Note: Where available, the PDF/Word icon below is provided to view the complete and fully formatted document
 Download Current HansardDownload Current Hansard    View Or Save XMLView/Save XML

Previous Fragment    Next Fragment
Tuesday, 19 June 2012
Page: 7150


Mr BILLSON (Dunkley) (20:32): Minister, congratulations on your appointment. It is the fourth of your team that I have had the pleasure of working with. Congratulations on your elevation. Firstly, on the general state of the small business nation, if I could call it that. Dun and Bradstreet have identified a 48 per cent increase in small business insolvencies in the last 12 months. Worryingly, Minister, a 95 per cent reduction in small business start-ups, which is particularly concerning given there are small businesses not surviving in this environment and there are not the willing newcomers to carry through with what the economists would refer to as creative destruction. We are having the destruction and not quite the drive for enterprise and entrepreneurship to bring new participants into the marketplace. There are job losses of around 300,000 involved in small business. There is a diminishing share of the private sector workforce. There are 14,500 fewer employing small businesses. There is concern right across communities and right across the continent. Small business is the economy and it is in a bit of a funk. There is a feeling that it is has been driven into a ditch by the government and various government policies.

I was looking at your Lateline Business interview less than 24 hours before the Treasurer delivered his budget speech. Two particular things came out of that that were most interesting for me. You were asked about the census survey that showed that 92 per cent of small businesses do not think government policies are helping them. When asked to respond to that research finding you said, 'We have done some recent things already by announcing the cut in the small business company tax rate from 30 per cent to 29 per cent'. I found that quite a remarkable statement. You are on the Expenditure Review Committee, as I understand. The budget was apparently signed off around Easter. Was that just a mis-speak, an effort to present a small business initiative that had already gone to the chopping block? Was it an error, a decoy? I could not quite work out why you had made that statement, so I would like to understand what happened there. Were you not aware of your Expenditure Review Committee's work in that space? Was it an eleventh hour decision? I was told by Treasury that there were not any last minute changes yesterday. It must have been on the radar screen for a while. I—and I know many in the small business community—felt that it was a mighty unhelpful statement, and not in any way reflecting the true reality of the budget.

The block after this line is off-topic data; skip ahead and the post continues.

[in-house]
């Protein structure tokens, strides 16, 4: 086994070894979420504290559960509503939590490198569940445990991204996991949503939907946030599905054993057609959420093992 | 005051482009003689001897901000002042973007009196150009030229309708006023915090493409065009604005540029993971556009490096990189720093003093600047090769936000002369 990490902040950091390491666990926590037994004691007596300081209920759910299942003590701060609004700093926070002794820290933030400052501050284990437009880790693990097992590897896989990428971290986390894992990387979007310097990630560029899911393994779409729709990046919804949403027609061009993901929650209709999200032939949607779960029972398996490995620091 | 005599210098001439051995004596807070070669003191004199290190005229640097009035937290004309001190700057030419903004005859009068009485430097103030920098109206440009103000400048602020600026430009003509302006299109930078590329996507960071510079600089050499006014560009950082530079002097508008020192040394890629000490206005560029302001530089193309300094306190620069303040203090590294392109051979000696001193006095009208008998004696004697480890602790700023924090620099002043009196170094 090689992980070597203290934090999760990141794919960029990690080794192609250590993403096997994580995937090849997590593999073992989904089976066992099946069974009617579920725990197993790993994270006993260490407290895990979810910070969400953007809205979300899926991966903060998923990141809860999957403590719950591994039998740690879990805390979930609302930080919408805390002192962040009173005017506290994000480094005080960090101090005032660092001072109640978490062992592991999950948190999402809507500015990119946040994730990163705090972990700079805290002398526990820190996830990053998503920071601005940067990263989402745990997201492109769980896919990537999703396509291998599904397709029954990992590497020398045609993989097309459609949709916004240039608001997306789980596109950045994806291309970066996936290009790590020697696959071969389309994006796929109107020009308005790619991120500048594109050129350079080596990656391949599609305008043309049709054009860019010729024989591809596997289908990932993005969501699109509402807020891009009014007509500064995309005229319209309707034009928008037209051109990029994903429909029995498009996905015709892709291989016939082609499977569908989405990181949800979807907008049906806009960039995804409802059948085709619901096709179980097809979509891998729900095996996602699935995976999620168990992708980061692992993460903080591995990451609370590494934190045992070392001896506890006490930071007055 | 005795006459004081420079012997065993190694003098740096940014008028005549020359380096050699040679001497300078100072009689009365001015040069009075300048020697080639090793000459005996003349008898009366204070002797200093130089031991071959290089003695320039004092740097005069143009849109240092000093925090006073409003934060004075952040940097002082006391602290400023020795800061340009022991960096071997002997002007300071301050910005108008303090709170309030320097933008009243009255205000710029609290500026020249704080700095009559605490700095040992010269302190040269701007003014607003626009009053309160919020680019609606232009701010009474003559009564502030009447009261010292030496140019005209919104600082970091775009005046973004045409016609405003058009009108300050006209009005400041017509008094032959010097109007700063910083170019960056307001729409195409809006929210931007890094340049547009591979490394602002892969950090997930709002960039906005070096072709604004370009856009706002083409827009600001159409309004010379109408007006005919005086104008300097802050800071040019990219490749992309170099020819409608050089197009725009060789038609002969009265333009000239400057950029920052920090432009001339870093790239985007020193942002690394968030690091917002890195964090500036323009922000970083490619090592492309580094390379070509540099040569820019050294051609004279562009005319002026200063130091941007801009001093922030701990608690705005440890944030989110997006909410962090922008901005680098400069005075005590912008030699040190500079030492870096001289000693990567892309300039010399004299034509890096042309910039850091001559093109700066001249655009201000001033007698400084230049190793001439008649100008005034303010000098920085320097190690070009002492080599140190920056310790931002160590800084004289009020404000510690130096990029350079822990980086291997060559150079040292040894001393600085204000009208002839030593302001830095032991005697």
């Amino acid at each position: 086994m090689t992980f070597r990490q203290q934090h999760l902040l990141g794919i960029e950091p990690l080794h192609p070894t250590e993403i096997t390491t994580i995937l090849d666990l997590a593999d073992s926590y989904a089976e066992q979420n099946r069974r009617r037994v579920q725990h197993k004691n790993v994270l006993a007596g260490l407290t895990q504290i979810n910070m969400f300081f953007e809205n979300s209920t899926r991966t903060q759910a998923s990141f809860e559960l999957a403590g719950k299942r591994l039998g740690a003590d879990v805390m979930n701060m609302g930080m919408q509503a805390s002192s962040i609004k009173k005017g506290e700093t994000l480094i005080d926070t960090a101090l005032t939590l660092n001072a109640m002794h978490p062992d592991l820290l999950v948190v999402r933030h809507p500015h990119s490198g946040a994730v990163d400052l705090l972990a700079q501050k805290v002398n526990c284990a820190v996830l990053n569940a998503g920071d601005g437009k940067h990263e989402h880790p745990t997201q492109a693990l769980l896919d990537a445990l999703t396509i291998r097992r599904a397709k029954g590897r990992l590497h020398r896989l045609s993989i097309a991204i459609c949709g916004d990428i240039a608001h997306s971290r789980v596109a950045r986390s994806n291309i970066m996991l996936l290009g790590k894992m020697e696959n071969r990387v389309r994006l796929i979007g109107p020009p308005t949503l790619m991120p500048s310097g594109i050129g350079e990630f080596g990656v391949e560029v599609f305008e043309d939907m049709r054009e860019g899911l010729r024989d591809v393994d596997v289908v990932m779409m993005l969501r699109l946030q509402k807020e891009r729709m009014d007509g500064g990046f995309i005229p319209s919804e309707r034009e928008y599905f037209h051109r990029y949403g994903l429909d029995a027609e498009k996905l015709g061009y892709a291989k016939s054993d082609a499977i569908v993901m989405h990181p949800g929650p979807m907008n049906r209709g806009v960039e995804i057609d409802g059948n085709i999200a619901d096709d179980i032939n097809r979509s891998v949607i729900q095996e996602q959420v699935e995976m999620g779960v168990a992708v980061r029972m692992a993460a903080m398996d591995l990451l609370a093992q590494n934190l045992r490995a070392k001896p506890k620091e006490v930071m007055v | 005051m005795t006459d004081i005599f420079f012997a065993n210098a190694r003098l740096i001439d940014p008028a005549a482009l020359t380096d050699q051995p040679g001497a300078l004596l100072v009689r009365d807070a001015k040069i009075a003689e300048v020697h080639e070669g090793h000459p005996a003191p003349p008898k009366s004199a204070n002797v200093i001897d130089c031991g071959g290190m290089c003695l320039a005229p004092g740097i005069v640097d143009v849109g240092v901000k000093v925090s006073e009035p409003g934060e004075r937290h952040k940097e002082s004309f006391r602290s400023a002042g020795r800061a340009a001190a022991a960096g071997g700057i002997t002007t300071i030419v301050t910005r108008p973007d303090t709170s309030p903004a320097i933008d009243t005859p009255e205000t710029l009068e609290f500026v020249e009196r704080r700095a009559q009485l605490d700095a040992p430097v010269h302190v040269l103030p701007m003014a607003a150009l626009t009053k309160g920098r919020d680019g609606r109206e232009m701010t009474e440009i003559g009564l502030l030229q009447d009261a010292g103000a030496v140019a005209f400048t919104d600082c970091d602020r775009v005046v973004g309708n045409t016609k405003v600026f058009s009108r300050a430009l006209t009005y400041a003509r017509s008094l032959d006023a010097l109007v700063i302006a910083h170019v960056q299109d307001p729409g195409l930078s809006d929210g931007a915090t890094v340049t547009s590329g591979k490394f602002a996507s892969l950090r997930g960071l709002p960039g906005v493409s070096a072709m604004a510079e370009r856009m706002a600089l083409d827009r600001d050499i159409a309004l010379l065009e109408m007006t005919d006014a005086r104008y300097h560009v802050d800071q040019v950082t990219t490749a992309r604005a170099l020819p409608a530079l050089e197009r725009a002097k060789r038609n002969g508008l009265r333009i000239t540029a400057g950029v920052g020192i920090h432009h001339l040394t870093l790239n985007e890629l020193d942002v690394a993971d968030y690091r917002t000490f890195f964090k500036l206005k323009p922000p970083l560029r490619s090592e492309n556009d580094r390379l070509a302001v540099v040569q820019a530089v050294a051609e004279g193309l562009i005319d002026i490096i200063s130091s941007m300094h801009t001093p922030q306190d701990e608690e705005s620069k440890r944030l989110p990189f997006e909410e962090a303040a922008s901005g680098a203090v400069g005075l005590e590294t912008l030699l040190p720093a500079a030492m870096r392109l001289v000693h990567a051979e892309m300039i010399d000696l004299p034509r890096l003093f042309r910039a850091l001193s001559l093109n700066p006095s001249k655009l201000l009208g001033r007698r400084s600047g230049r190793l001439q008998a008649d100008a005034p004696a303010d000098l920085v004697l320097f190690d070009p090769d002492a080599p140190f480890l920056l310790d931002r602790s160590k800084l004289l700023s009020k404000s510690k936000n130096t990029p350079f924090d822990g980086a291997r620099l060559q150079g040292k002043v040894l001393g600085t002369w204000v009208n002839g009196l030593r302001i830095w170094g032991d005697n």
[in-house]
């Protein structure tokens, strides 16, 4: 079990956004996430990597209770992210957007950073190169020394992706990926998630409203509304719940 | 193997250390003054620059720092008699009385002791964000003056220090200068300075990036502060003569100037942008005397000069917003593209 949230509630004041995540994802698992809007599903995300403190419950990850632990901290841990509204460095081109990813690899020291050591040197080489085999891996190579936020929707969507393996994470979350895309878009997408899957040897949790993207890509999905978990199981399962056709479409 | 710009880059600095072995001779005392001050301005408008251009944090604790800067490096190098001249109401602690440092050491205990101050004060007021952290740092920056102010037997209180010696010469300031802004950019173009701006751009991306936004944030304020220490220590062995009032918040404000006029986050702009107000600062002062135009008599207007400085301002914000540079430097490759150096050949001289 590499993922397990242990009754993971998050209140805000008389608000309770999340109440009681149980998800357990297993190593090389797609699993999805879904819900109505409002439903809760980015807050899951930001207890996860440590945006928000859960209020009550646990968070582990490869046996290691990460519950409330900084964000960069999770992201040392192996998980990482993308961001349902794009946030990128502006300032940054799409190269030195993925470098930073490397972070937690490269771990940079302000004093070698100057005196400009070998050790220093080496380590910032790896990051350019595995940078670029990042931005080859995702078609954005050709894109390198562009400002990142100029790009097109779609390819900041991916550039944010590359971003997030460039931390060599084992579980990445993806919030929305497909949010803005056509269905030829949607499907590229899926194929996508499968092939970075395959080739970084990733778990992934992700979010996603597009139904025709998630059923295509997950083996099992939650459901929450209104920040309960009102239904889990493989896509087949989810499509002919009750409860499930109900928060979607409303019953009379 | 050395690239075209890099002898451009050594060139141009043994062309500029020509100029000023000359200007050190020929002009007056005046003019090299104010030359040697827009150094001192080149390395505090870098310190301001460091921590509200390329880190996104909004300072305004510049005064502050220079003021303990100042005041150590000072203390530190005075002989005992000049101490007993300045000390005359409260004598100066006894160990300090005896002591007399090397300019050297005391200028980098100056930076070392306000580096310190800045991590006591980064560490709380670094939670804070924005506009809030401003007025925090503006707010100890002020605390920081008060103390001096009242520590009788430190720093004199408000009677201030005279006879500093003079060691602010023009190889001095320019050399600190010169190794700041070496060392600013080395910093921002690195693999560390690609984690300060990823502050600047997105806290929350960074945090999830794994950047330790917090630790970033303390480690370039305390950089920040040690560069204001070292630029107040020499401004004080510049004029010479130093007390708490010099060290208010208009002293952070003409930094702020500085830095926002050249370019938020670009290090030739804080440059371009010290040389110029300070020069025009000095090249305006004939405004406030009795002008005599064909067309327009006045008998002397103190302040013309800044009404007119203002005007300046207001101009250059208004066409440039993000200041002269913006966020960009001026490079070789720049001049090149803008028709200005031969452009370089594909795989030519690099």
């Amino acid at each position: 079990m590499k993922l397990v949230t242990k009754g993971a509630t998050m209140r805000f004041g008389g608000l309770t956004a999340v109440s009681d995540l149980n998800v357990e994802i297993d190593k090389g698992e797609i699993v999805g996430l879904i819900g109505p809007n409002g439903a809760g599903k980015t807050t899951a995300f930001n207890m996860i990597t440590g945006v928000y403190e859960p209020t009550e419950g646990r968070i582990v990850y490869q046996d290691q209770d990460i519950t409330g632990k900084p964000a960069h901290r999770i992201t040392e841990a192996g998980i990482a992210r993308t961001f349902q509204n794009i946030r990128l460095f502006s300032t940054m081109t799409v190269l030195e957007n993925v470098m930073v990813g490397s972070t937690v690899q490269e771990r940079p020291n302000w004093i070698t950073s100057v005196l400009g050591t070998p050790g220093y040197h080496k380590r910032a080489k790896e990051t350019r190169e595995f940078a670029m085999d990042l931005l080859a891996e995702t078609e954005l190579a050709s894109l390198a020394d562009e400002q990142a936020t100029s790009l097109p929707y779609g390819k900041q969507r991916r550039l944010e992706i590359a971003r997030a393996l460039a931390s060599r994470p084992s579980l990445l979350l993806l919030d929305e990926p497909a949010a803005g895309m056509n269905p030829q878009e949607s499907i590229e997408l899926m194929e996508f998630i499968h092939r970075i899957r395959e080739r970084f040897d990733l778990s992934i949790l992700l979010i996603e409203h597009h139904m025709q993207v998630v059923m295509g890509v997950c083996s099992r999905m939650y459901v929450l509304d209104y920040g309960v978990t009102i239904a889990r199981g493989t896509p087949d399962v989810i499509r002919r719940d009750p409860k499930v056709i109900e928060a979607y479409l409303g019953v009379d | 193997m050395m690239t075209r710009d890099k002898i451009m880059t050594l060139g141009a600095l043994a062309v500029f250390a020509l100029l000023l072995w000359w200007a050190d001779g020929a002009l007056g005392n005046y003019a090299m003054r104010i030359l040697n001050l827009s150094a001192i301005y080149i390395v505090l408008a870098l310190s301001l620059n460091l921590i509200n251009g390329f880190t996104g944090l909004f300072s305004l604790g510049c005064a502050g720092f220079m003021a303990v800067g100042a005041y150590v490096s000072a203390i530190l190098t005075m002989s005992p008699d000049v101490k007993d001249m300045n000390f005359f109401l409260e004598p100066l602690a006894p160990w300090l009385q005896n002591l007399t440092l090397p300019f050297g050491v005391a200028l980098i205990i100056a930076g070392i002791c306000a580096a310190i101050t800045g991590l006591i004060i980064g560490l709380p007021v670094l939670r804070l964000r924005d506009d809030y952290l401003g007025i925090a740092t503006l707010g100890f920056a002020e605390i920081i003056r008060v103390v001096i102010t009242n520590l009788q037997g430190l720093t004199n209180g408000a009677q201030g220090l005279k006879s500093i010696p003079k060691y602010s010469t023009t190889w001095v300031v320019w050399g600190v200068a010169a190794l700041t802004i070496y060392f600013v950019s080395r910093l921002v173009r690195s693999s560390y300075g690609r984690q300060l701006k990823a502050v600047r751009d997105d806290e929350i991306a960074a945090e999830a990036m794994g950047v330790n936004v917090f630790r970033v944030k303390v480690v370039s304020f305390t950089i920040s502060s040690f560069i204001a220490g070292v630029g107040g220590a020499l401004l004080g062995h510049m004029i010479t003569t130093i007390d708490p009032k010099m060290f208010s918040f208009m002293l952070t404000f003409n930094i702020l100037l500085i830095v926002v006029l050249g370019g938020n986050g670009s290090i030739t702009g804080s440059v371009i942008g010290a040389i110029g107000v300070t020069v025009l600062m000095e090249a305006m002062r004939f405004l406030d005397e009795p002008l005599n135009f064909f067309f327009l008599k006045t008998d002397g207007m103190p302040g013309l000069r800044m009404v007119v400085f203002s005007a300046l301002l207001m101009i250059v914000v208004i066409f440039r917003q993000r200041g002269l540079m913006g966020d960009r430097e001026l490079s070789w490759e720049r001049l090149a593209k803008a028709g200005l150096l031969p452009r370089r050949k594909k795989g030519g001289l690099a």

I noticed the member for Deakin then mailed out the same statement to all the business owners in his electorate. I found that quite remarkable, and his defence probably was 'I was relying on the minister'. This misinformation seems to be causing a great deal of concern. I would like your responses to that and on the issue about what the government is actually doing that might change that 92 per cent rate where small business do not think that the government has any policies that are helping them, and what your intentions are to turn that around.

Also, in the particular measures in the budget, and some confirmed in the budget, that have not got a lot of attention: the abolition of the entrepreneurs tax offset, a modest incentive to 400,000 of some of our smallest business of a range of structures. It is not just companies: sole traders and partnerships—those operating as corporates as well as through trusts—all had access to that. Now 400,000 of our smallest businesses will be paying higher rates of tax on their modest incomes. A measure that gave full benefit to incomes up to $50,000 and tapered out at $75,000 is hardly the big end of town.

I am very interested in how the process of renewing the Small Business Advisory Services is going. I have visited a number of BECs, and a number are aspiring to carry out some work in that area off a diminished budget—$40 million down to $27.5 million. Your answers through your department in Senate estimates suggested that more than 36 existing BECs were anticipating getting a piece of that action. How might that continuity be maintained, given that, as I understand it, the tender process has not even been approved to commence as yet. There is the area of late payments; there were some $550 million of late payments generating a $3,400 fine. Is that a fair implementation of the policy as it is described?

Finally, progress on the Small Business Commissioner: we are aware of the shingle, that there will be no new powers and that it will look something like the Office of the Chief Scientist, that the government did not speak to for many years. I would like to know how that progress is going with that appointment. (Time expired)